Estimated benefits used in the economic analysis
For a preoperative diagnosis of Grade 1 endometrial cancer, the average QALYs gained were 9.297 for the HBSO strategy and 9.260 for the surgical staging strategy.
For a preoperative diagnosis of Grade 2 endometrial cancer, the average QALYs gained were 8.9003 for the HBSO strategy and 8.9631 for the surgical staging strategy.
For a preoperative diagnosis of Grade 3 endometrial cancer, the average QALYs gained were 8.178 for the HBSO strategy and 8.084 for the surgical staging strategy.
For a preoperative diagnosis of Grade 1 endometrial cancer, the average lifetime cost was CAD 8,307 for the HBSO strategy and CAD 8,900 for the surgical staging strategy.
For a preoperative diagnosis of Grade 2 endometrial cancer, the average lifetime cost was CAD 8,918 for the HBSO strategy and CAD 9,245 for the surgical staging strategy.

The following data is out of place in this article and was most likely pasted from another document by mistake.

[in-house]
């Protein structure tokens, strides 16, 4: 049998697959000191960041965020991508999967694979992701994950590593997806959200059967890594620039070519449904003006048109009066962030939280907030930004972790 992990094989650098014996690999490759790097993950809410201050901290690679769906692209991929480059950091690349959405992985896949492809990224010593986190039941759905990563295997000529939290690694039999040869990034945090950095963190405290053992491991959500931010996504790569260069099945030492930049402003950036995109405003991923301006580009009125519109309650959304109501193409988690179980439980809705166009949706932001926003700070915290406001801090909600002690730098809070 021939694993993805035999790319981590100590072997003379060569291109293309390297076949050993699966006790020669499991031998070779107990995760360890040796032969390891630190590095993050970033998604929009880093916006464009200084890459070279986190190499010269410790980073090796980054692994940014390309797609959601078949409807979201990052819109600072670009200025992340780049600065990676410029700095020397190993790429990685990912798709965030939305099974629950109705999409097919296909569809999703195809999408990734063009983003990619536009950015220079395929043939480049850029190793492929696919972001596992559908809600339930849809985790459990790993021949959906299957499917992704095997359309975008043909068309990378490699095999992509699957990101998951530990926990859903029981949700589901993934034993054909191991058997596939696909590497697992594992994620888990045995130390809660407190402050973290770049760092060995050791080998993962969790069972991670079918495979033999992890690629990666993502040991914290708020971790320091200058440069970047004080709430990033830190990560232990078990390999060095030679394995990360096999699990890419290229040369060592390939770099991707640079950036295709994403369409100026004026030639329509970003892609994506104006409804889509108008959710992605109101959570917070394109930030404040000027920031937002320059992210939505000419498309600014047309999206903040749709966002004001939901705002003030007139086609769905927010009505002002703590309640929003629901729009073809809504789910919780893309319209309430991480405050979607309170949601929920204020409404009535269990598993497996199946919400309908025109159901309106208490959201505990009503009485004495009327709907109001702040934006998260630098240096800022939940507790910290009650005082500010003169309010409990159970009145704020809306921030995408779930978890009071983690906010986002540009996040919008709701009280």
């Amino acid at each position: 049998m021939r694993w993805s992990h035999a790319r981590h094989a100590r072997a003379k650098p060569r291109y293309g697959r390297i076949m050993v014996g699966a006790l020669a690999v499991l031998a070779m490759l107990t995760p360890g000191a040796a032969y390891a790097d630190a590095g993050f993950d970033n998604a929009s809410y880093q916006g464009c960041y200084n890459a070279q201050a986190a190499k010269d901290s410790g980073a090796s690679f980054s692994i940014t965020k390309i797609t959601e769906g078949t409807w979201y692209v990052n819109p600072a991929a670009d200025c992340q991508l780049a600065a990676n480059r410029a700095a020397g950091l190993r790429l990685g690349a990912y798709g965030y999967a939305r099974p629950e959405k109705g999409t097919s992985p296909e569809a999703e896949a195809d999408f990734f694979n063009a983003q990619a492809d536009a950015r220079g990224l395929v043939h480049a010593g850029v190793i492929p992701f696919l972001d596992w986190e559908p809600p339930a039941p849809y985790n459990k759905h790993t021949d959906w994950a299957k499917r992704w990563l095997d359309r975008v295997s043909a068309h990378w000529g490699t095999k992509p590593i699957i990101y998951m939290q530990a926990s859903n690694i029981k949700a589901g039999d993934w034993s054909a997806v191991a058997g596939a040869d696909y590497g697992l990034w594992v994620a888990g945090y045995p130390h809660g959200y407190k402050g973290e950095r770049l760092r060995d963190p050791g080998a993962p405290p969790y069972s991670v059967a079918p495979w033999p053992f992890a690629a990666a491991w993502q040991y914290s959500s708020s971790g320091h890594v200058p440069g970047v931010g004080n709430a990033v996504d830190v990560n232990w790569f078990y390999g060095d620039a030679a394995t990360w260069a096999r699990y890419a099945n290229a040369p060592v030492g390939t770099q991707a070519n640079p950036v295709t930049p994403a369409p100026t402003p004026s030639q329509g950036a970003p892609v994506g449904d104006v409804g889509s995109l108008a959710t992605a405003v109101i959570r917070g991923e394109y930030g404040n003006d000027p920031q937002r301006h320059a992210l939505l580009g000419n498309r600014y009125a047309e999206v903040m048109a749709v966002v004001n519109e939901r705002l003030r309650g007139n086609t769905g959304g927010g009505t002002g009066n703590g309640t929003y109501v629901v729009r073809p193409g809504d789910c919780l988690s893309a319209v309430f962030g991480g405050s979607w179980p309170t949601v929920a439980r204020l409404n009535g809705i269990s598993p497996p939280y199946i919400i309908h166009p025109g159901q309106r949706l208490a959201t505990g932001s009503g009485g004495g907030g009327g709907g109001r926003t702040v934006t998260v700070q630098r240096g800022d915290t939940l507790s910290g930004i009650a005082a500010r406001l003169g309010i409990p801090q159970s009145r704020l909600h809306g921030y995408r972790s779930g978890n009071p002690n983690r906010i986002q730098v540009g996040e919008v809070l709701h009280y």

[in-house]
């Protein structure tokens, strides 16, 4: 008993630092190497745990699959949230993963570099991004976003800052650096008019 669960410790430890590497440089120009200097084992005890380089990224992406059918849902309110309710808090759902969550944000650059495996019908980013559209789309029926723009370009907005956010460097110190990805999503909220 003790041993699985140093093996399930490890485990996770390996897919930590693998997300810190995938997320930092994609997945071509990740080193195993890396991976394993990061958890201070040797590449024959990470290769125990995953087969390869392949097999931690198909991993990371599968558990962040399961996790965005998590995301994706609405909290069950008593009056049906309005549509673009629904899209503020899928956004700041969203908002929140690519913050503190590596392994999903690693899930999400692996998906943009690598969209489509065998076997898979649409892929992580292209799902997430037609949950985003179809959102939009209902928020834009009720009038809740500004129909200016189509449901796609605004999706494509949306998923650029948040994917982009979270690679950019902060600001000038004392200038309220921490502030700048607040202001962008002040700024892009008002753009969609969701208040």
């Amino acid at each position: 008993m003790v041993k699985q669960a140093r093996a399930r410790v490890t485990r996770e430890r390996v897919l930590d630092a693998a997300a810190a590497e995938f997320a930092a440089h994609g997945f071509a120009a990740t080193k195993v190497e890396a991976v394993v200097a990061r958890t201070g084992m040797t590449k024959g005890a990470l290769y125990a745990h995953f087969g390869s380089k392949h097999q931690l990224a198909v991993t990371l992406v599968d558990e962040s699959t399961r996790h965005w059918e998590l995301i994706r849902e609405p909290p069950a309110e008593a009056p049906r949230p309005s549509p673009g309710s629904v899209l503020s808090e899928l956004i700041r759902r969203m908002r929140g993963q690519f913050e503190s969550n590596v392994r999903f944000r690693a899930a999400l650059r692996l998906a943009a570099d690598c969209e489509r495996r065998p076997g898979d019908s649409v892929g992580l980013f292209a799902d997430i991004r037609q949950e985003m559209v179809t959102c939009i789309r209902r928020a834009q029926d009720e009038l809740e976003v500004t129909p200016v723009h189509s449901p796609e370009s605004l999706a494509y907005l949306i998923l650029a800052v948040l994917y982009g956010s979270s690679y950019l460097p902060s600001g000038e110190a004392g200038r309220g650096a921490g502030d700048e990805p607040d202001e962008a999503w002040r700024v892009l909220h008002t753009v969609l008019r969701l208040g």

For a preoperative diagnosis of Grade 3 endometrial cancer, the average lifetime cost was CAD 9,914 for the HBSO strategy and CAD 10,046 for the surgical staging strategy.
Synthesis of costs and benefits
The costs and benefits were combined using an incremental cost-effectiveness ratio (ICER).
For Grade 1 endometrial cancer, HBSO dominated surgical staging (was less costly and more effective).
For Grade 2 endometrial cancer, neither strategy was dominant. Surgical staging had an incremental cost-effectiveness ratio of CAD 5,216 per QALY gained.
For Grade 3 endometrial cancer, surgical staging strongly dominated HBSO.
The sensitivity analysis showed that these results were generally stable over a wide range of estimates of costs and utilities. The one exception to this was varying the utility for pelvic RT, which had an influence on treatment recommendations for patients with Grade 1 cancer only.
If the utility for pelvic RT was between 0.50 and 0.70 (base-case utility -0.90), the ICER for surgical staging compared with HBSO was less than CAD 50,000 per QALY. However, when the utility for pelvic RT was greater than 0.70, HBSO dominated surgical staging.